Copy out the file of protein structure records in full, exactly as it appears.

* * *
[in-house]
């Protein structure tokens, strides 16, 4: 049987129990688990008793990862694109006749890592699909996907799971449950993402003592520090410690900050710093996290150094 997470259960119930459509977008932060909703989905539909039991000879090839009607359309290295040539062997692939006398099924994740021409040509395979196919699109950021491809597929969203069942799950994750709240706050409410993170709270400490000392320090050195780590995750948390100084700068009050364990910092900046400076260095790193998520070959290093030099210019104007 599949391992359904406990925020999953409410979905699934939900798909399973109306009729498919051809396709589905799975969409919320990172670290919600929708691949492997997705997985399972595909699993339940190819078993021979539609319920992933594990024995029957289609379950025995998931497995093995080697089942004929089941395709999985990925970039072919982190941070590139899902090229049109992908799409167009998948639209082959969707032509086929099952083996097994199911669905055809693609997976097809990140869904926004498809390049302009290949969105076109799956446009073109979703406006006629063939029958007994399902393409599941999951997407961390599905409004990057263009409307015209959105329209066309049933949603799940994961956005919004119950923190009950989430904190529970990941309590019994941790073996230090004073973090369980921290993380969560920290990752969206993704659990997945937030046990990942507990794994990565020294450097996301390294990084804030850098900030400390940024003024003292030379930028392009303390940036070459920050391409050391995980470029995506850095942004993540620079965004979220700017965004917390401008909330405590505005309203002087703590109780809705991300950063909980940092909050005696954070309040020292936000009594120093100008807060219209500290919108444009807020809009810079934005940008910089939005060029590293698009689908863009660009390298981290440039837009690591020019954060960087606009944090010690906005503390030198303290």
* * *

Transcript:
[in-house]
């Protein structure tokens, strides 16, 4: 049987129990688990008793990862694109006749890592699909996907799971449950993402003592520090410690900050710093996290150094 997470259960119930459509977008932060909703989905539909039991000879090839009607359309290295040539062997692939006398099924994740021409040509395979196919699109950021491809597929969203069942799950994750709240706050409410993170709270400490000392320090050195780590995750948390100084700068009050364990910092900046400076260095790193998520070959290093030099210019104007 599949391992359904406990925020999953409410979905699934939900798909399973109306009729498919051809396709589905799975969409919320990172670290919600929708691949492997997705997985399972595909699993339940190819078993021979539609319920992933594990024995029957289609379950025995998931497995093995080697089942004929089941395709999985990925970039072919982190941070590139899902090229049109992908799409167009998948639209082959969707032509086929099952083996097994199911669905055809693609997976097809990140869904926004498809390049302009290949969105076109799956446009073109979703406006006629063939029958007994399902393409599941999951997407961390599905409004990057263009409307015209959105329209066309049933949603799940994961956005919004119950923190009950989430904190529970990941309590019994941790073996230090004073973090369980921290993380969560920290990752969206993704659990997945937030046990990942507990794994990565020294450097996301390294990084804030850098900030400390940024003024003292030379930028392009303390940036070459920050391409050391995980470029995506850095942004993540620079965004979220700017965004917390401008909330405590505005309203002087703590109780809705991300950063909980940092909050005696954070309040020292936000009594120093100008807060219209500290919108444009807020809009810079934005940008910089939005060029590293698009689908863009660009390298981290440039837009690591020019954060960087606009944090010690906005503390030198303290």